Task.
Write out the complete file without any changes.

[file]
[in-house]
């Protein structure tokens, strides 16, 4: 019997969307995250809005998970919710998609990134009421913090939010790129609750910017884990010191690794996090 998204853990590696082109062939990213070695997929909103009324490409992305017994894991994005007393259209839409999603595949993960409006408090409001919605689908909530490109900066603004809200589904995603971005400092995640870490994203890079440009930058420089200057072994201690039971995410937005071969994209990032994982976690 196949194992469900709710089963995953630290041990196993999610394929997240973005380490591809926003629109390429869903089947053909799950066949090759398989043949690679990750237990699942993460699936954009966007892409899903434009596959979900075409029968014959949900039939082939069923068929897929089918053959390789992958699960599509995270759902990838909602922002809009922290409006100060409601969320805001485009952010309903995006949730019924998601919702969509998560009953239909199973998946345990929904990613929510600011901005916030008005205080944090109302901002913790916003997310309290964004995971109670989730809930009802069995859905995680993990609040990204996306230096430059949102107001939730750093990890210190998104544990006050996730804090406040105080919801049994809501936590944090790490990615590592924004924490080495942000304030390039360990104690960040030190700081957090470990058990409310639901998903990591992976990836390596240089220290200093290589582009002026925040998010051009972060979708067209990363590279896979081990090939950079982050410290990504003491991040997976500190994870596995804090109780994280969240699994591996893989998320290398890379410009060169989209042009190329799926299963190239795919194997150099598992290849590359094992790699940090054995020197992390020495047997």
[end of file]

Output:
[in-house]
């Protein structure tokens, strides 16, 4: 019997969307995250809005998970919710998609990134009421913090939010790129609750910017884990010191690794996090 998204853990590696082109062939990213070695997929909103009324490409992305017994894991994005007393259209839409999603595949993960409006408090409001919605689908909530490109900066603004809200589904995603971005400092995640870490994203890079440009930058420089200057072994201690039971995410937005071969994209990032994982976690 196949194992469900709710089963995953630290041990196993999610394929997240973005380490591809926003629109390429869903089947053909799950066949090759398989043949690679990750237990699942993460699936954009966007892409899903434009596959979900075409029968014959949900039939082939069923068929897929089918053959390789992958699960599509995270759902990838909602922002809009922290409006100060409601969320805001485009952010309903995006949730019924998601919702969509998560009953239909199973998946345990929904990613929510600011901005916030008005205080944090109302901002913790916003997310309290964004995971109670989730809930009802069995859905995680993990609040990204996306230096430059949102107001939730750093990890210190998104544990006050996730804090406040105080919801049994809501936590944090790490990615590592924004924490080495942000304030390039360990104690960040030190700081957090470990058990409310639901998903990591992976990836390596240089220290200093290589582009002026925040998010051009972060979708067209990363590279896979081990090939950079982050410290990504003491991040997976500190994870596995804090109780994280969240699994591996893989998320290398890379410009060169989209042009190329799926299963190239795919194997150099598992290849590359094992790699940090054995020197992390020495047997």